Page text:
# first order ordinary differential equation

• Nov 9th 2013, 04:53 AM
first order ordinary differential equation
How many solutions does the differential equation $\displaystyle \frac{dy}{dx}=60(y^2)^{1/5}; \quad x>0, y(0)=0$ have?
• Nov 9th 2013, 07:48 AM
HallsofIvy
Re: first order ordinary differential equation
First, $\displaystyle (y^2)^{1/5}$ is a very strange way to write $\displaystyle y^{2/5}$. Is that what you meant?

If it is, then this is a separable equation that is easily solvable: $\displaystyle \dfrac{dy}{y^{2/5}}= y^{-2/5}dy= 60 dx$.

What do you get when you integrate both sides?
• Nov 9th 2013, 08:32 AM
Re: first order ordinary differential equation
Ya this is easily solvable. But how many solutions does it have? The answer was given as 2. But I cant understand how? It was set in an entrance exam.
• Nov 9th 2013, 09:04 AM
HallsofIvy
Re: first order ordinary differential equation
Start by solving it! That should help you see what solutions there are!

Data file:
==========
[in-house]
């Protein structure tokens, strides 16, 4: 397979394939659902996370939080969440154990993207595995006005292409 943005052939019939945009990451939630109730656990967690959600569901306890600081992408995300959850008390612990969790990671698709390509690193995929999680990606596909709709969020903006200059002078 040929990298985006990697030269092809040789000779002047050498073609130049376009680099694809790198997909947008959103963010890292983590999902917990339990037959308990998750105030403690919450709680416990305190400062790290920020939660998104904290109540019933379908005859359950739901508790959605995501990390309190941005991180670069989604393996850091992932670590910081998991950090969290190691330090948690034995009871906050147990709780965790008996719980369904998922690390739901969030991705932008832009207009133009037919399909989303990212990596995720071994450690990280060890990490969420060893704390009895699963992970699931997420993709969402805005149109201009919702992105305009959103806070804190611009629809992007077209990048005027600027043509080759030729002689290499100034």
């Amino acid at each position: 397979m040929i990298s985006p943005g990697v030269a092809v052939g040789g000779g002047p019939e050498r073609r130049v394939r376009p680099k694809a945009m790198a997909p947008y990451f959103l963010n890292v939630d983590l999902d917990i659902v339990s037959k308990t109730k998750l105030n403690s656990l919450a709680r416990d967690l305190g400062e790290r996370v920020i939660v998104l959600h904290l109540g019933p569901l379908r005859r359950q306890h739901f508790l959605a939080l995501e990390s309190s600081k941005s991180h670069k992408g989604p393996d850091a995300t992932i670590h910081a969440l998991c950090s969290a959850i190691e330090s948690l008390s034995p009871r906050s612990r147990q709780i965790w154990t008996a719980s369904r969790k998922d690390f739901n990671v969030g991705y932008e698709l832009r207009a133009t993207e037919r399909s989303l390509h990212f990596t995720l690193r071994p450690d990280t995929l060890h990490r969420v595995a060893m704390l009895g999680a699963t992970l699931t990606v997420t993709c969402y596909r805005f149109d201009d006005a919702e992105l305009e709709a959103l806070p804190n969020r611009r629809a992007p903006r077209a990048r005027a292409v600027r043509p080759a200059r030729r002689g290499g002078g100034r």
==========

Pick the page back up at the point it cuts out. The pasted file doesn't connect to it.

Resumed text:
Have you considered what would happen if y were identically 0?
• Nov 9th 2013, 05:59 PM
Re: first order ordinary differential equation
I have arrived at the solution $\displaystyle 5y^{3/5}=3x$. This is the only solution I got. Then how the no of solution is 2?
• Nov 9th 2013, 06:16 PM
Prove It
Re: first order ordinary differential equation
Did you even read HallsofIvy's last post? You can only solve the equation through dividing, which means you're making the assumption that \displaystyle \displaystyle \begin{align*} y \neq 0 \end{align*}. WHAT IF IT WAS?!?!
• Nov 9th 2013, 06:34 PM
So the two solutions are $\displaystyle 5y^{3/5}=180x (\mbox{when} \quad y \neq 0)\quad \mbox{and}\quad y=0$?